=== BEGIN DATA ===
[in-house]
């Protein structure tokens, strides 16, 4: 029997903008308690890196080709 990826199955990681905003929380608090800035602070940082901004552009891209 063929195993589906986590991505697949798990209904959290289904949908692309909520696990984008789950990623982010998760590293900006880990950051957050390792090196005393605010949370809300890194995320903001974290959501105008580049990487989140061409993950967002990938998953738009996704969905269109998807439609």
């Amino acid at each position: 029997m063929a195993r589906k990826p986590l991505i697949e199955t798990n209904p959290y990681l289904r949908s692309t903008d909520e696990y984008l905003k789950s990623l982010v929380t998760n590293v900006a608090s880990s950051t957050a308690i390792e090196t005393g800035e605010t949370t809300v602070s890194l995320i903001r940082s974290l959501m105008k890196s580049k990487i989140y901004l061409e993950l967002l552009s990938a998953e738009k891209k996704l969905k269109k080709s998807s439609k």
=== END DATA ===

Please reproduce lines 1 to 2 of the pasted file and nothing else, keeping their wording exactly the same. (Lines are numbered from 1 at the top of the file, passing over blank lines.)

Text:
[in-house]
């Protein structure tokens, strides 16, 4: 029997903008308690890196080709 990826199955990681905003929380608090800035602070940082901004552009891209 063929195993589906986590991505697949798990209904959290289904949908692309909520696990984008789950990623982010998760590293900006880990950051957050390792090196005393605010949370809300890194995320903001974290959501105008580049990487989140061409993950967002990938998953738009996704969905269109998807439609």